Mystery solved! Origin of Norwich keyboard revealed

Molly Sole, the original artist behind the Norwich keyboard on the corner of Princes Street and Elm

Molly Sole, the original artist behind the Norwich keyboard on the corner of Princes Street and Elm Hill. Picture: NostalgiaNerd/YouTube - Credit: Archant

Its provenance has been shrouded in mystery for two decades, but the origin of one of Norwich’s more quirky features has been revealed.

The freshly set keyboard after it was imprinted in concrete by Molly Sole, an NUA student at the tim

The freshly set keyboard after it was imprinted in concrete by Molly Sole, an NUA student at the time. Picture: Molly Sole/NostalgiaNerd/YouTube - Credit: Archant

Visitors to the city have long speculated over the history of the imprint of a computer keyboard in the pavement on the corner of Princes Street and Elm Hill, with a number of theories posed over the years.

As it happens, one of those ideas has turned out to be true, as discovered by a well-known researcher who specialises in the history of computing and gaming.

NostalgiaNerd, who has more than 300,000 subscribers on his YouTube channel, spent weeks chasing the theory that it was created by a student from the nearby Norwich University of the Arts (NUA).

His search proved fruitless, until he got a reply from a woman named Molly Sole who turned out to be the original artist.

Molly Sole, the original artist behind the Norwich keyboard on the corner of Princes Street and Elm

Molly Sole, the original artist behind the Norwich keyboard on the corner of Princes Street and Elm Hill. Picture: NostalgiaNerd/YouTube - Credit: Archant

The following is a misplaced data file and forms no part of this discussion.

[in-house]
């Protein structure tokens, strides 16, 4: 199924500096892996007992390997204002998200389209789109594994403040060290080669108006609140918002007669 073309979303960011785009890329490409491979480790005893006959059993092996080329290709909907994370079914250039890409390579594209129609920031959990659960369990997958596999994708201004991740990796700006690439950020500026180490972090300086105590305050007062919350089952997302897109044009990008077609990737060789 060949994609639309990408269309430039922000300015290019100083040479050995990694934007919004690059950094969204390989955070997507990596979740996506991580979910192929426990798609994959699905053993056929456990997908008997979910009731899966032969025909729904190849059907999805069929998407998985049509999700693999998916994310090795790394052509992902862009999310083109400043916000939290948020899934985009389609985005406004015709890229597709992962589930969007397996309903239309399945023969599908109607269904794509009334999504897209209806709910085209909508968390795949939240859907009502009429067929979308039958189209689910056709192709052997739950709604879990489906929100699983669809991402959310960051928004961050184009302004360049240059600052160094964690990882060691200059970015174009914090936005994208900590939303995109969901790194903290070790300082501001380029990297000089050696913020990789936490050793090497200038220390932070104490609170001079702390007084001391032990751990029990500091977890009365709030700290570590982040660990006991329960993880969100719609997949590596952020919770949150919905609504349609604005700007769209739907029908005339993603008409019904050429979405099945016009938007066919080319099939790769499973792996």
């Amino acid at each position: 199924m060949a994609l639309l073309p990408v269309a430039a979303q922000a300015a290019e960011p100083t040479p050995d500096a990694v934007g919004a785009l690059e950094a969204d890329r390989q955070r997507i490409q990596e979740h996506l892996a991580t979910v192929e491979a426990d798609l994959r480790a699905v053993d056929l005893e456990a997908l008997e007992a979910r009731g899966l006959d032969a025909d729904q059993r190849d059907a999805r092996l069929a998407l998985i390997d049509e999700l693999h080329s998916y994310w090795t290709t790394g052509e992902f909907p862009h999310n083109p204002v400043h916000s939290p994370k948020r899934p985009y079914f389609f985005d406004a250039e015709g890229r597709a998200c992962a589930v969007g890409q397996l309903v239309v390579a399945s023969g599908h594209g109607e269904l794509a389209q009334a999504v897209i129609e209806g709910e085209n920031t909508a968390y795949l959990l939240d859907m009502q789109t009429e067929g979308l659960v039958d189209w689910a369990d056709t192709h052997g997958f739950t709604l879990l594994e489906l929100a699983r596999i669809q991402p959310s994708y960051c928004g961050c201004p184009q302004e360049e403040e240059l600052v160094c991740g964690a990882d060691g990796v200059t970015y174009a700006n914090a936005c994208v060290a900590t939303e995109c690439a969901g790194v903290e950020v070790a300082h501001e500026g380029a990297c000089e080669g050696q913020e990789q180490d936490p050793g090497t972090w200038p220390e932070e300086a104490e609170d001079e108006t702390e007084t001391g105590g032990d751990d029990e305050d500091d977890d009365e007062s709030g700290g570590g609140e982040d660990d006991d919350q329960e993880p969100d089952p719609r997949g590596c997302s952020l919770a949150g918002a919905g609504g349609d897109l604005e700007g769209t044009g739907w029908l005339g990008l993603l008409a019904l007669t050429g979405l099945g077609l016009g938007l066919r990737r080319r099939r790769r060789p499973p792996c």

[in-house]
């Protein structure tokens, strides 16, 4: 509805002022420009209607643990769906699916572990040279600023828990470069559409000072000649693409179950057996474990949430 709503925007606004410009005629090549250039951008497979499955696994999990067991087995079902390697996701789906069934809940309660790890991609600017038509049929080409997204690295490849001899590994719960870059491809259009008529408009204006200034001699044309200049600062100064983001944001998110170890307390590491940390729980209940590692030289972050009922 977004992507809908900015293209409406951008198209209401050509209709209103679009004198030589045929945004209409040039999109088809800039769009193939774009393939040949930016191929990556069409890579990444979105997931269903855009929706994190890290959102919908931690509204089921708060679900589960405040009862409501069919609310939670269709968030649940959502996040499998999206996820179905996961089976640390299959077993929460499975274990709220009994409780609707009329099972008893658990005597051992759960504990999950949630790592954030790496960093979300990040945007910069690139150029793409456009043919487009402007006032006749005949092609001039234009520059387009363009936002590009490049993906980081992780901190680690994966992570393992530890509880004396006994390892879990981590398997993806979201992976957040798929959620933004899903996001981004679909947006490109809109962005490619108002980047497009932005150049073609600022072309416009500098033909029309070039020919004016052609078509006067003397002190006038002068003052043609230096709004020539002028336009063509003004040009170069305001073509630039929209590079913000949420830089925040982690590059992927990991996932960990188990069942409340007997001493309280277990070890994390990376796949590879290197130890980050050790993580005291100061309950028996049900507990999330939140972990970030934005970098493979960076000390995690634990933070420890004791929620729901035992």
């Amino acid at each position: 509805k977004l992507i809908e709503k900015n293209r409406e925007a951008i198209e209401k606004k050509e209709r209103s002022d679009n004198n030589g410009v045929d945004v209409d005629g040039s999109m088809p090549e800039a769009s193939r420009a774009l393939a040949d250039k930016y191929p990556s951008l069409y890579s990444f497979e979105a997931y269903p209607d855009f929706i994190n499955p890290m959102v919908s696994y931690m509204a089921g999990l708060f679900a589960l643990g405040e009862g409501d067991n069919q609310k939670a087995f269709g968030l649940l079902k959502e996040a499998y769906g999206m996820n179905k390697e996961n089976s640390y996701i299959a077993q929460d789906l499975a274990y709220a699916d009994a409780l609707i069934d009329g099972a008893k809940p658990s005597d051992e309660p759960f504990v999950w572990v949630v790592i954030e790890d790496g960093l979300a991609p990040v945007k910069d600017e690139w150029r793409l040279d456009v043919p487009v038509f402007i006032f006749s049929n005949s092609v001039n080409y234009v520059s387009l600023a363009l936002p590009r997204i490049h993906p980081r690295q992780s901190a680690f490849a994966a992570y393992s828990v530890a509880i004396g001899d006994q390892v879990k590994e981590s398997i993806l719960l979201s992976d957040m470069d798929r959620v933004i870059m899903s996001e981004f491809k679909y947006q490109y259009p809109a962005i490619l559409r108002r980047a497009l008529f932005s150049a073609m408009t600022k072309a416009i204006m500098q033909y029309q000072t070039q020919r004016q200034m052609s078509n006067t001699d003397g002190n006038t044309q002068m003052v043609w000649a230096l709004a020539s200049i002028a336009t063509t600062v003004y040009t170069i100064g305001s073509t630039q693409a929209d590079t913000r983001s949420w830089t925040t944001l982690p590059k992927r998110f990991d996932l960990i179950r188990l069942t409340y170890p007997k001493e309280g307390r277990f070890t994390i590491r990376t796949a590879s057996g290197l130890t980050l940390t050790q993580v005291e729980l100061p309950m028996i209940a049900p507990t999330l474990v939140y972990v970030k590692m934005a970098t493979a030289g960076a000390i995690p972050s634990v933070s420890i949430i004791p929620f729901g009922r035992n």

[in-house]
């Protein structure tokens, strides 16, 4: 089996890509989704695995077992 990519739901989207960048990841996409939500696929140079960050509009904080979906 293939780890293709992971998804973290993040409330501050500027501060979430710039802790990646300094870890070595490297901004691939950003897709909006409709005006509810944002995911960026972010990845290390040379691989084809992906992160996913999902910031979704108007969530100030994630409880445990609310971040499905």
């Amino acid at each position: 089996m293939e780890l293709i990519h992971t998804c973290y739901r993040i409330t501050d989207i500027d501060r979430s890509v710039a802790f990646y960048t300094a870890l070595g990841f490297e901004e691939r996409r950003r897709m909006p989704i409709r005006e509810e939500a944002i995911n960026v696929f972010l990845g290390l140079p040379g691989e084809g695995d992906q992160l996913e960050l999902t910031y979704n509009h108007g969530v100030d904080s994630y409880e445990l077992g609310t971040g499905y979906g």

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Mrs Sole made the imprint using a keyboard mould that she created while studying at NUA – then known as the Norwich School of Art and Design – between 1999 and her graduation in 2001.

She said: “It was very off the cuff. I was walking to college – I walked that street every day – and somebody had just laid a beautiful piece of cement on that corner. It was a bit of an act of vanity I suppose, to want to vandalise it, but I thought ‘I’ve got this keyboard mould’.


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“I was making a lot of sculpture about how the internet was changing things and how email was altering the way we work. I was melting keyboards in my studio and I had this mould and just thought I would push it in the cement and see if I could leave a mark.

Molly Sole using a mould to create the imprint of a keyboard in freshly-laid concrete on the corner

Molly Sole using a mould to create the imprint of a keyboard in freshly-laid concrete on the corner of Princes Street and Elm Hill in Norwich. Picture: Molly Sole/NostalgiaNerd/YouTube - Credit: Archant

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“It was just one of those times when you’re trying to put your work out there so you have an audience of some sort. That morning I just thought it was an easy way to get an audience. It was probably the most throwaway thing I did in the three years I was there.”

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Since leaving Norwich, Mrs Sole has build a successful career as a digital artist in the film industry, having worked in various design roles on world-famous franchises such as Star Wars and the Harry Potter series.

“I’d love to go back [to Norwich] – I haven’t been back in a long time. I’m sad to wreck the conspiracy theories for people.”

The imprint of a keyboard in freshly-laid concrete on the corner of Princes Street and Elm Hill in N

The imprint of a keyboard in freshly-laid concrete on the corner of Princes Street and Elm Hill in Norwich. Picture: Molly Sole/NostalgiaNerd/YouTube - Credit: Archant

How the Norwich keyboard looks now, in the pavement on the corner of Princes Street and Elm Hill. Pi

How the Norwich keyboard looks now, in the pavement on the corner of Princes Street and Elm Hill. Picture: Daniel Moxon - Credit: Archant

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